Great ownership in the immense prop
erties of the New York Central Railroad
Co., and all its vast railroad connec
tions, is held in Europe.
A controlling interest in the Great
Northern railroad, running from Lake
Superior to the Pacific Ocean, is owned
in England.
A controlling interest in the Northern
Pacific railroad, lying south of, and as
extensive as the last named railroad, is
owned in Germany.
Large, if not controlling, interests in
every other important railroad in the
United. States, are owned by European
The immense Carnegie iron works at
Homestead, Pa'are owned principally
in Scotland.
The controlling interest in the famous
Pillsbury flouring mills at Minneapolis,
the largest in the world, is owned in
The great iron mills of the Lake Su
perior region,, said to produce 10,000,
000 tons of iron ore a year, are largely
neia Dy nngiisa investors.
A controlling interest in the Grant
smelters in Denver and Omaha, the larg
est in the world, is owned by English
Foreigners own immense interests in
the breweries of the country, largely if
not controllingly.
1 he largest bankers of New York are
foreigners, or representatives of foreign
banking houses. These are the great
gold shippers.
A large percentage of our fire and ma
rine insurance is in foreign insurance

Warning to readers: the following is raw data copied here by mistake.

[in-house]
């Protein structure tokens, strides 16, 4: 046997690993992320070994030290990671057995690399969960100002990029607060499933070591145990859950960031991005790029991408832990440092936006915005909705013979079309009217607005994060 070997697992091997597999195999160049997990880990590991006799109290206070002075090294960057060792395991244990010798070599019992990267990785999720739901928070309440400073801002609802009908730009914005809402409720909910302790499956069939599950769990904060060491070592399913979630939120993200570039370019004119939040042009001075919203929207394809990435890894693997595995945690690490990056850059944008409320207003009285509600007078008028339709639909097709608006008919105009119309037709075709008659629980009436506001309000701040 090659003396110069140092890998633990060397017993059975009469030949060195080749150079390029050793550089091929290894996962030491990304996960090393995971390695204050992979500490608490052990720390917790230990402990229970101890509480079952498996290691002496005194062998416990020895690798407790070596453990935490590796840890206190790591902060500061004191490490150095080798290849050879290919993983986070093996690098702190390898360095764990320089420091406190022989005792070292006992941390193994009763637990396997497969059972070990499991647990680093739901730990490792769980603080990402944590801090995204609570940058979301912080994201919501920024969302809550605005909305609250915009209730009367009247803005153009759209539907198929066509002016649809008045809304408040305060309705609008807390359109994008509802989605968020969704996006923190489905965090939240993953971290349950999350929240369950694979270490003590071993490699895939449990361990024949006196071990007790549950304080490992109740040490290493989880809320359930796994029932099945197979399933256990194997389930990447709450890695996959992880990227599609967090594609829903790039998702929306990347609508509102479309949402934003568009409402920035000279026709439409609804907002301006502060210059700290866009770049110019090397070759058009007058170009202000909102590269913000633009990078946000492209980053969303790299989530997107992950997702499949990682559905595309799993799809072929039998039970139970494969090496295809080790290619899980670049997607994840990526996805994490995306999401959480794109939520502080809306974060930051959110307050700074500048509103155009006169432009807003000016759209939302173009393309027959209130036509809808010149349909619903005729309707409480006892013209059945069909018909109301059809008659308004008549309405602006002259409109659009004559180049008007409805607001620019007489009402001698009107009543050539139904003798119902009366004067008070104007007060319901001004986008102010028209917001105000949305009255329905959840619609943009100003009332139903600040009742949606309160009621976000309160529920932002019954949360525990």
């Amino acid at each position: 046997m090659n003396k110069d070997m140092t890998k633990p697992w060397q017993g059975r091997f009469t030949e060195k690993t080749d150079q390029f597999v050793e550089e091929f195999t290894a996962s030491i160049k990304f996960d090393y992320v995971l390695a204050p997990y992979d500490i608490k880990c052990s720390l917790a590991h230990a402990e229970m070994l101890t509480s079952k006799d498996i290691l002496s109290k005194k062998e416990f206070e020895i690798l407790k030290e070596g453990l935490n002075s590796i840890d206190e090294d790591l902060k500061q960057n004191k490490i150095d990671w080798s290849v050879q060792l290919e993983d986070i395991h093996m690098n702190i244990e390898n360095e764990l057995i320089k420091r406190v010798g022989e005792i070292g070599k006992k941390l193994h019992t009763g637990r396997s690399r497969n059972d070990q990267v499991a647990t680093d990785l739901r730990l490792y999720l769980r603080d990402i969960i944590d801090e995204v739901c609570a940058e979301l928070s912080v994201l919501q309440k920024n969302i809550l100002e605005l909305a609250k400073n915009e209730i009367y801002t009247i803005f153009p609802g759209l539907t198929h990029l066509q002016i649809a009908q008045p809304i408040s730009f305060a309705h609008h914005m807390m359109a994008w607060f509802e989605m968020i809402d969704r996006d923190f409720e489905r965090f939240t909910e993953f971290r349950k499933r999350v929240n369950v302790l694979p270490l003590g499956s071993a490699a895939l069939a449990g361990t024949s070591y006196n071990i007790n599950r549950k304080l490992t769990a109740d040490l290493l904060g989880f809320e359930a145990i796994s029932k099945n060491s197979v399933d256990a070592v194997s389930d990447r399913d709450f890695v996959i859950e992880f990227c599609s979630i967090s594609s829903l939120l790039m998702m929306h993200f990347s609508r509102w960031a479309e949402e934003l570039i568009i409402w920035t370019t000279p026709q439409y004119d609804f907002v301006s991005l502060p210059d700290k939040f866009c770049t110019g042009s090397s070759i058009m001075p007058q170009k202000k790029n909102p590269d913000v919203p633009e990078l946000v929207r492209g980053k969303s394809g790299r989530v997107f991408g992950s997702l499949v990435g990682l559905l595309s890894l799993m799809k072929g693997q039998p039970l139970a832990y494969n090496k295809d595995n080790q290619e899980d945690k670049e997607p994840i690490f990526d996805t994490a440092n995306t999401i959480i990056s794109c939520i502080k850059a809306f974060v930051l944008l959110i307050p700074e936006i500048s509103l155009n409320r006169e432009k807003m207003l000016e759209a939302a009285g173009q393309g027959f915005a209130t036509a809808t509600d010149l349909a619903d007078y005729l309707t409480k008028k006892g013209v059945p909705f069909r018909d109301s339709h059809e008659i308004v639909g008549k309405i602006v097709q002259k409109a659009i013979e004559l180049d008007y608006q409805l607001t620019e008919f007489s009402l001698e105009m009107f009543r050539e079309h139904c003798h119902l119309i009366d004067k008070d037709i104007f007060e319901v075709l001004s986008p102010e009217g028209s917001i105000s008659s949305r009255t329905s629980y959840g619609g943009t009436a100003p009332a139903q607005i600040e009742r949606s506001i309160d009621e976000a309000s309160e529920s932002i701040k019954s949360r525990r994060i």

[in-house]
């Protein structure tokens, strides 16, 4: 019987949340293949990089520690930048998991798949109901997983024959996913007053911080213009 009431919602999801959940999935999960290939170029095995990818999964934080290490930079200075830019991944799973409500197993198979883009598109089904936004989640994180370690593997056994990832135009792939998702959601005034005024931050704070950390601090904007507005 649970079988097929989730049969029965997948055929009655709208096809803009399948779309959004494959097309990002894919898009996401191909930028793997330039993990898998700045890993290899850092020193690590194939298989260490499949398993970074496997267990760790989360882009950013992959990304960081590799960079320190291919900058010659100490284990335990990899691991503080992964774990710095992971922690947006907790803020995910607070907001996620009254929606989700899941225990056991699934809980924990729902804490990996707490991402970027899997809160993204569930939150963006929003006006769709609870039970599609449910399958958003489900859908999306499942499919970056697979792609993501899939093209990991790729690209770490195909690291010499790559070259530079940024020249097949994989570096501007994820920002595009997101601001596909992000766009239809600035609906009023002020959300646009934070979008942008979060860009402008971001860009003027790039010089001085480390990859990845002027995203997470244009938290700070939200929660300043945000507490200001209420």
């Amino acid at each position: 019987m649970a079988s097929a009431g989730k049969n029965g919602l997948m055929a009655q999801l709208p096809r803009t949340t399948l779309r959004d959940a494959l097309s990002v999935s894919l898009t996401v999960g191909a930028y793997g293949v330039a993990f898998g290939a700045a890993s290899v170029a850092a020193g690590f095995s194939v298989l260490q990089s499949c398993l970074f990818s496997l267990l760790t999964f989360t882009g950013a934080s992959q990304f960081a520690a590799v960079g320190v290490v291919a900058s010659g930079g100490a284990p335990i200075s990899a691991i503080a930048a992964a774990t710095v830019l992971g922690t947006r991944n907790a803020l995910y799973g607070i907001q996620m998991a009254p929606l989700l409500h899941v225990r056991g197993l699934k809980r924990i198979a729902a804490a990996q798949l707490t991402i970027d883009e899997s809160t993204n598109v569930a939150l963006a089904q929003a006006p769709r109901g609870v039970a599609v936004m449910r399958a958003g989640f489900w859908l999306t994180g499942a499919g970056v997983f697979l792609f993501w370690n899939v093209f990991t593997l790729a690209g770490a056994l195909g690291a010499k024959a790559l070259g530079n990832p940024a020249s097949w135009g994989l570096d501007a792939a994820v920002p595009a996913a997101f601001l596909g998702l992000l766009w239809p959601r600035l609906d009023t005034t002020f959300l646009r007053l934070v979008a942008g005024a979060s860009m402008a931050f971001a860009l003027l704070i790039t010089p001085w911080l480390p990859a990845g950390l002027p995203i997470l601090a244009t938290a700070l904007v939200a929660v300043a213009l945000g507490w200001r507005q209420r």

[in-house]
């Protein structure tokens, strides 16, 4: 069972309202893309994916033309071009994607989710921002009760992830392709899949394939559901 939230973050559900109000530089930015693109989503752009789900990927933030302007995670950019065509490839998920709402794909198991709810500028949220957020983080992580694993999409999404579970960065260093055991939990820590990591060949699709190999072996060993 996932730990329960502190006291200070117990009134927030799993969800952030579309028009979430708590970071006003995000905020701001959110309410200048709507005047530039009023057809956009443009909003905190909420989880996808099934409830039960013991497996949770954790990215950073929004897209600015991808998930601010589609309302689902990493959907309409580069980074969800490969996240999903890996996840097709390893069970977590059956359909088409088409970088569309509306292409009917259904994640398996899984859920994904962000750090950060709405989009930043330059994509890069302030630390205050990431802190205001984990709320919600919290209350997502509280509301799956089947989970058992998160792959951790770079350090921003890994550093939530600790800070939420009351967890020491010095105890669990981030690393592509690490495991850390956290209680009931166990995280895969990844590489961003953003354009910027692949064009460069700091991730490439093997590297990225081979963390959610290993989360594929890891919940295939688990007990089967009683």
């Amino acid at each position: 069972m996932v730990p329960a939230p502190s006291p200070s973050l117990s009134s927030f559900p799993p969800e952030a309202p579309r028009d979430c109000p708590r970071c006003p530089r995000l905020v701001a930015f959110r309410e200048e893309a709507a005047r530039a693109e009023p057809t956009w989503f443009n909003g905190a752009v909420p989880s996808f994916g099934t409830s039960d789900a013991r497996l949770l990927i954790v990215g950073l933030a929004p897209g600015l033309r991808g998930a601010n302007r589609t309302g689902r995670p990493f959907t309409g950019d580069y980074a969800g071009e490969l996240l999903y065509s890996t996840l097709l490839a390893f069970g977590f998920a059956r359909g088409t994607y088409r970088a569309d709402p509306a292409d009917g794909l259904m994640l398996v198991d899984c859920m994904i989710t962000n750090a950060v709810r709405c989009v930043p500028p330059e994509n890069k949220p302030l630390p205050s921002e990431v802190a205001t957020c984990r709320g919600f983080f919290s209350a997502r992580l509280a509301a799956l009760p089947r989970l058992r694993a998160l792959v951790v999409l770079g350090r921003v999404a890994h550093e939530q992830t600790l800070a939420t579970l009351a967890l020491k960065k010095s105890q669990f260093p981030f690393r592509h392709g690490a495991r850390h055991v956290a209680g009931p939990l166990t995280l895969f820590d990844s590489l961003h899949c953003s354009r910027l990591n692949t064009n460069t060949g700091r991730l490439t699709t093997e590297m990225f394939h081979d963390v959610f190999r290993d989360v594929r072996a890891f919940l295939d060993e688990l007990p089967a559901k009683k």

i lve-sixths of all our freightage of our
foreign commerce is carried in foreign
Foreigners own millions of acres of our
farming lands.
They own many millions of dollars in
value of our city properties.
1 heir mortgage loans overspread the
face.of the country.
foreign capitalists own hundreds o
millions of United States bonds, and
state bonds; and they own untold mill
ions of city bonds, and other municipal
obligations in the United States, and
vast amounts of other properties not
here specially stated.
So great has become the aggregate of
all these ownerships in United States
properties, by foreigners living in foreign
countries, that the aggregate cannot be
less than S or S8.000.-
000,000. with an average of earnings of
not less than five per cent per annum.
Uesides, there are great numbers of
wealthy people who are annual tourists
to foreign countries; tourists who live
expensively, and invest large sums of
American money in European luxuries
and costly productions. The sums so
expended have been estimated at $100.-
000,000 yearly. This is probably ex
cessive, but the amounts are known to
be very great.
1 be aggregate of all these European
dues on investments in this country, and
expenditures by our tourist classes, may
with tairness and moderation be placed
at 1100,000,000 each year. This is
Europe's annual money demand upon
the United State, to be responded to. in
gold, or gold values, in new railroads or
other investments, or trade balances.